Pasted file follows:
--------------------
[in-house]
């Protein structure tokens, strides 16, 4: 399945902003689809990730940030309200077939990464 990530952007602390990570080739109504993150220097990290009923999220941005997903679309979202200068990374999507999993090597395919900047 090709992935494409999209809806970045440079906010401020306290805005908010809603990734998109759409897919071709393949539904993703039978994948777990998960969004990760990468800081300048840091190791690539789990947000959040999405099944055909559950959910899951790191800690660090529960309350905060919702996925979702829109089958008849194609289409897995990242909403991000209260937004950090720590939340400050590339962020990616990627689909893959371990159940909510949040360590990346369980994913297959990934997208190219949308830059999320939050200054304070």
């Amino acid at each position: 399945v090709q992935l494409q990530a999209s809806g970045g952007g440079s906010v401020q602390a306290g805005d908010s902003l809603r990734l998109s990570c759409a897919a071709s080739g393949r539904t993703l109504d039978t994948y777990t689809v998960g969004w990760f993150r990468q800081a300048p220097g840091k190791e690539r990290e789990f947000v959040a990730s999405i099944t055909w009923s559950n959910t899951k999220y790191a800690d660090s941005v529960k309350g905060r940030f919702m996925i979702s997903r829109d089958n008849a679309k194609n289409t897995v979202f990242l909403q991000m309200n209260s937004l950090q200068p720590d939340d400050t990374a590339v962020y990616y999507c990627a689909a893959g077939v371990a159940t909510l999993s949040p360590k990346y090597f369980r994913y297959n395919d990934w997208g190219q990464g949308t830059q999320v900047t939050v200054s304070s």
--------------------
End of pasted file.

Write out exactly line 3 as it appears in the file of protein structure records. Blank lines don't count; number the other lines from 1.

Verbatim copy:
């Amino acid at each position: 399945v090709q992935l494409q990530a999209s809806g970045g952007g440079s906010v401020q602390a306290g805005d908010s902003l809603r990734l998109s990570c759409a897919a071709s080739g393949r539904t993703l109504d039978t994948y777990t689809v998960g969004w990760f993150r990468q800081a300048p220097g840091k190791e690539r990290e789990f947000v959040a990730s999405i099944t055909w009923s559950n959910t899951k999220y790191a800690d660090s941005v529960k309350g905060r940030f919702m996925i979702s997903r829109d089958n008849a679309k194609n289409t897995v979202f990242l909403q991000m309200n209260s937004l950090q200068p720590d939340d400050t990374a590339v962020y990616y999507c990627a689909a893959g077939v371990a159940t909510l999993s949040p360590k990346y090597f369980r994913y297959n395919d990934w997208g190219q990464g949308t830059q999320v900047t939050v200054s304070s």